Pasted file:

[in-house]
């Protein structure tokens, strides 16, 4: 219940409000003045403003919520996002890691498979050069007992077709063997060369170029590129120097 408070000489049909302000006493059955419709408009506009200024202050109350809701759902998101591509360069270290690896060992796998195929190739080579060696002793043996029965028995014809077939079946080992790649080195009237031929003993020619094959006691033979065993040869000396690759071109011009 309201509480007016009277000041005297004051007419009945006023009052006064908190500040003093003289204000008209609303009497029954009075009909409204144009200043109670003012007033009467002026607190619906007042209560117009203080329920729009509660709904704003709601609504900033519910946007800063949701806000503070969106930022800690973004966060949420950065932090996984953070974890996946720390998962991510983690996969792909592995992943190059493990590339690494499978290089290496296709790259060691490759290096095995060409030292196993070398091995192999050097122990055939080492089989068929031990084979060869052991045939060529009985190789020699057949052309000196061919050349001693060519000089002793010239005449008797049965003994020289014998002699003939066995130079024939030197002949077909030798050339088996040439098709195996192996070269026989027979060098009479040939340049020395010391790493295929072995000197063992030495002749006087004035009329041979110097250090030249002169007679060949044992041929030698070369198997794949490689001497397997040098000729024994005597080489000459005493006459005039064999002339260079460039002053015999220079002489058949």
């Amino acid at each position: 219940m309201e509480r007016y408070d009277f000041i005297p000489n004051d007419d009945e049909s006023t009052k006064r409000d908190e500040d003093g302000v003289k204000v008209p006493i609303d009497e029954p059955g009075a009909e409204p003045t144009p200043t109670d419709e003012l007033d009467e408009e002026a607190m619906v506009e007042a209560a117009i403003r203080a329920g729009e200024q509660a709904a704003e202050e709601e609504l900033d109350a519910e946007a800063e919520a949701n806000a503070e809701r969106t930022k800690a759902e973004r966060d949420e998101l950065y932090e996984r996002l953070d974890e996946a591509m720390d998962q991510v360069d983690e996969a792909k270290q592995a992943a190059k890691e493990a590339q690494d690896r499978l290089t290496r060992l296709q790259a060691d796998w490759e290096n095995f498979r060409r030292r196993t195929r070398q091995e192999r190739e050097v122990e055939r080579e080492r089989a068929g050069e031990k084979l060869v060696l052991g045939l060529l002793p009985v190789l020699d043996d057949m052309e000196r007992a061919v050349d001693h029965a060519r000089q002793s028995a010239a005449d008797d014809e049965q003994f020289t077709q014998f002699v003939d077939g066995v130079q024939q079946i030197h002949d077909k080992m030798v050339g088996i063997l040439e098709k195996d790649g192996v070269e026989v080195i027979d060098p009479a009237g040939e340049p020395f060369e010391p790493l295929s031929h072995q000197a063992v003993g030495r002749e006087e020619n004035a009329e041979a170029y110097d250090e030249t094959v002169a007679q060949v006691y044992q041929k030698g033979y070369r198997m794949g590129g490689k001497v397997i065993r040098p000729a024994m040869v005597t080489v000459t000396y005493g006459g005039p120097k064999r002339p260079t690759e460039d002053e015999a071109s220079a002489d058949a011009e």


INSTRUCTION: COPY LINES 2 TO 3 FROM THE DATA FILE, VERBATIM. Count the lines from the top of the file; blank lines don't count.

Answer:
């Protein structure tokens, strides 16, 4: 219940409000003045403003919520996002890691498979050069007992077709063997060369170029590129120097 408070000489049909302000006493059955419709408009506009200024202050109350809701759902998101591509360069270290690896060992796998195929190739080579060696002793043996029965028995014809077939079946080992790649080195009237031929003993020619094959006691033979065993040869000396690759071109011009 309201509480007016009277000041005297004051007419009945006023009052006064908190500040003093003289204000008209609303009497029954009075009909409204144009200043109670003012007033009467002026607190619906007042209560117009203080329920729009509660709904704003709601609504900033519910946007800063949701806000503070969106930022800690973004966060949420950065932090996984953070974890996946720390998962991510983690996969792909592995992943190059493990590339690494499978290089290496296709790259060691490759290096095995060409030292196993070398091995192999050097122990055939080492089989068929031990084979060869052991045939060529009985190789020699057949052309000196061919050349001693060519000089002793010239005449008797049965003994020289014998002699003939066995130079024939030197002949077909030798050339088996040439098709195996192996070269026989027979060098009479040939340049020395010391790493295929072995000197063992030495002749006087004035009329041979110097250090030249002169007679060949044992041929030698070369198997794949490689001497397997040098000729024994005597080489000459005493006459005039064999002339260079460039002053015999220079002489058949």
């Amino acid at each position: 219940m309201e509480r007016y408070d009277f000041i005297p000489n004051d007419d009945e049909s006023t009052k006064r409000d908190e500040d003093g302000v003289k204000v008209p006493i609303d009497e029954p059955g009075a009909e409204p003045t144009p200043t109670d419709e003012l007033d009467e408009e002026a607190m619906v506009e007042a209560a117009i403003r203080a329920g729009e200024q509660a709904a704003e202050e709601e609504l900033d109350a519910e946007a800063e919520a949701n806000a503070e809701r969106t930022k800690a759902e973004r966060d949420e998101l950065y932090e996984r996002l953070d974890e996946a591509m720390d998962q991510v360069d983690e996969a792909k270290q592995a992943a190059k890691e493990a590339q690494d690896r499978l290089t290496r060992l296709q790259a060691d796998w490759e290096n095995f498979r060409r030292r196993t195929r070398q091995e192999r190739e050097v122990e055939r080579e080492r089989a068929g050069e031990k084979l060869v060696l052991g045939l060529l002793p009985v190789l020699d043996d057949m052309e000196r007992a061919v050349d001693h029965a060519r000089q002793s028995a010239a005449d008797d014809e049965q003994f020289t077709q014998f002699v003939d077939g066995v130079q024939q079946i030197h002949d077909k080992m030798v050339g088996i063997l040439e098709k195996d790649g192996v070269e026989v080195i027979d060098p009479a009237g040939e340049p020395f060369e010391p790493l295929s031929h072995q000197a063992v003993g030495r002749e006087e020619n004035a009329e041979a170029y110097d250090e030249t094959v002169a007679q060949v006691y044992q041929k030698g033979y070369r198997m794949g590129g490689k001497v397997i065993r040098p000729a024994m040869v005597t080489v000459t000396y005493g006459g005039p120097k064999r002339p260079t690759e460039d002053e015999a071109s220079a002489d058949a011009e």